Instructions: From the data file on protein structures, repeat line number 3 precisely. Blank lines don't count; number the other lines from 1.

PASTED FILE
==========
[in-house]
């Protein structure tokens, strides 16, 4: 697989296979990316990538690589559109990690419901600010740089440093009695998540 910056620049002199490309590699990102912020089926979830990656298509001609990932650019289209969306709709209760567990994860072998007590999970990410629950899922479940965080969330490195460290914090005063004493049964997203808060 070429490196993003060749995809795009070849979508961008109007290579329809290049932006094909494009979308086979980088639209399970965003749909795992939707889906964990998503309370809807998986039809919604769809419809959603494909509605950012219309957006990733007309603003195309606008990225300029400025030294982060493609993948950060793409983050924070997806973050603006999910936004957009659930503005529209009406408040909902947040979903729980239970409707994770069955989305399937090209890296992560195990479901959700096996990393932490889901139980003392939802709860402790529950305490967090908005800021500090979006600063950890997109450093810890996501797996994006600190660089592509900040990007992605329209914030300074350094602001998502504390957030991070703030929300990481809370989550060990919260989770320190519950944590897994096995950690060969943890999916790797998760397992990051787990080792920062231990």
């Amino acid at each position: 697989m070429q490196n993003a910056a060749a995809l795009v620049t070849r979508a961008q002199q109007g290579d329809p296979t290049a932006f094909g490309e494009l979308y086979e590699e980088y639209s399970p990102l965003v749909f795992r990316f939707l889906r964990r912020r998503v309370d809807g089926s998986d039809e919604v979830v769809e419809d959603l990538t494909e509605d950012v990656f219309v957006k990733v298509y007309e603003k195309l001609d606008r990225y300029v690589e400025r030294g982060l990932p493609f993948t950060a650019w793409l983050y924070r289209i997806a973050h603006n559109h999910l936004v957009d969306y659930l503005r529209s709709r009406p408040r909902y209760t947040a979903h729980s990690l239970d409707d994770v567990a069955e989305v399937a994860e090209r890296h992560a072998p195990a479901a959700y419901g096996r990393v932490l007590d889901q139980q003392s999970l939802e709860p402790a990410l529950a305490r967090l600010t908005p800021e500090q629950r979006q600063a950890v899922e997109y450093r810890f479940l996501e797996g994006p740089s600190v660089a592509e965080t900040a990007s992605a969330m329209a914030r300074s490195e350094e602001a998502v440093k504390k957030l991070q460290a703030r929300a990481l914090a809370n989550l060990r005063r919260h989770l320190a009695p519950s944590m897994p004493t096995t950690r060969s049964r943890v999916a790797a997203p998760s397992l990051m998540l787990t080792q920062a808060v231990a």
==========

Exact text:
């Amino acid at each position: 697989m070429q490196n993003a910056a060749a995809l795009v620049t070849r979508a961008q002199q109007g290579d329809p296979t290049a932006f094909g490309e494009l979308y086979e590699e980088y639209s399970p990102l965003v749909f795992r990316f939707l889906r964990r912020r998503v309370d809807g089926s998986d039809e919604v979830v769809e419809d959603l990538t494909e509605d950012v990656f219309v957006k990733v298509y007309e603003k195309l001609d606008r990225y300029v690589e400025r030294g982060l990932p493609f993948t950060a650019w793409l983050y924070r289209i997806a973050h603006n559109h999910l936004v957009d969306y659930l503005r529209s709709r009406p408040r909902y209760t947040a979903h729980s990690l239970d409707d994770v567990a069955e989305v399937a994860e090209r890296h992560a072998p195990a479901a959700y419901g096996r990393v932490l007590d889901q139980q003392s999970l939802e709860p402790a990410l529950a305490r967090l600010t908005p800021e500090q629950r979006q600063a950890v899922e997109y450093r810890f479940l996501e797996g994006p740089s600190v660089a592509e965080t900040a990007s992605a969330m329209a914030r300074s490195e350094e602001a998502v440093k504390k957030l991070q460290a703030r929300a990481l914090a809370n989550l060990r005063r919260h989770l320190a009695p519950s944590m897994p004493t096995t950690r060969s049964r943890v999916a790797a997203p998760s397992l990051m998540l787990t080792q920062a808060v231990a």